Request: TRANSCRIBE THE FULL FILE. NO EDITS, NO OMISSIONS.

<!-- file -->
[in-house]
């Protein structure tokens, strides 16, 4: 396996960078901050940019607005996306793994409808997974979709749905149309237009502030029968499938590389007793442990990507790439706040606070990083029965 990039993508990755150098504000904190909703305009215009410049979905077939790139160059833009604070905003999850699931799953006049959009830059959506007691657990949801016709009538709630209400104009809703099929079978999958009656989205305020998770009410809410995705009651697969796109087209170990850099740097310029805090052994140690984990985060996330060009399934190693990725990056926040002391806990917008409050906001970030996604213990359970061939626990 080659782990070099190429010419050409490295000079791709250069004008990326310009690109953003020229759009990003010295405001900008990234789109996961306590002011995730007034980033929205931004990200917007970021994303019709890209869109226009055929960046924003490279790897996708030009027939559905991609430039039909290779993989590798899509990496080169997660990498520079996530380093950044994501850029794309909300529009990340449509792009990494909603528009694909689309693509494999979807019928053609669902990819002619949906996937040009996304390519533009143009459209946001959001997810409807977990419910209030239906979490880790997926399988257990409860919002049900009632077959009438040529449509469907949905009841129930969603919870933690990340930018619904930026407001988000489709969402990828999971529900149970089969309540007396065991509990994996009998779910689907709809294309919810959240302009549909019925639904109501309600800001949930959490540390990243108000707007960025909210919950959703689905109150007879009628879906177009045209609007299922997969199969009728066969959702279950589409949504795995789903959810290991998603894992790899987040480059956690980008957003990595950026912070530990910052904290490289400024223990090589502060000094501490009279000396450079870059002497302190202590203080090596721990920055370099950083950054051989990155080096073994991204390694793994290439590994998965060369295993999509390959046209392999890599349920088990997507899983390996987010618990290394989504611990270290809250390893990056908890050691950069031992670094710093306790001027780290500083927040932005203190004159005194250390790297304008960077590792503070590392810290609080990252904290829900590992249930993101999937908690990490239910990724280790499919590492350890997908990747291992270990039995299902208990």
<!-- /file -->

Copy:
[in-house]
């Protein structure tokens, strides 16, 4: 396996960078901050940019607005996306793994409808997974979709749905149309237009502030029968499938590389007793442990990507790439706040606070990083029965 990039993508990755150098504000904190909703305009215009410049979905077939790139160059833009604070905003999850699931799953006049959009830059959506007691657990949801016709009538709630209400104009809703099929079978999958009656989205305020998770009410809410995705009651697969796109087209170990850099740097310029805090052994140690984990985060996330060009399934190693990725990056926040002391806990917008409050906001970030996604213990359970061939626990 080659782990070099190429010419050409490295000079791709250069004008990326310009690109953003020229759009990003010295405001900008990234789109996961306590002011995730007034980033929205931004990200917007970021994303019709890209869109226009055929960046924003490279790897996708030009027939559905991609430039039909290779993989590798899509990496080169997660990498520079996530380093950044994501850029794309909300529009990340449509792009990494909603528009694909689309693509494999979807019928053609669902990819002619949906996937040009996304390519533009143009459209946001959001997810409807977990419910209030239906979490880790997926399988257990409860919002049900009632077959009438040529449509469907949905009841129930969603919870933690990340930018619904930026407001988000489709969402990828999971529900149970089969309540007396065991509990994996009998779910689907709809294309919810959240302009549909019925639904109501309600800001949930959490540390990243108000707007960025909210919950959703689905109150007879009628879906177009045209609007299922997969199969009728066969959702279950589409949504795995789903959810290991998603894992790899987040480059956690980008957003990595950026912070530990910052904290490289400024223990090589502060000094501490009279000396450079870059002497302190202590203080090596721990920055370099950083950054051989990155080096073994991204390694793994290439590994998965060369295993999509390959046209392999890599349920088990997507899983390996987010618990290394989504611990270290809250390893990056908890050691950069031992670094710093306790001027780290500083927040932005203190004159005194250390790297304008960077590792503070590392810290609080990252904290829900590992249930993101999937908690990490239910990724280790499919590492350890997908990747291992270990039995299902208990």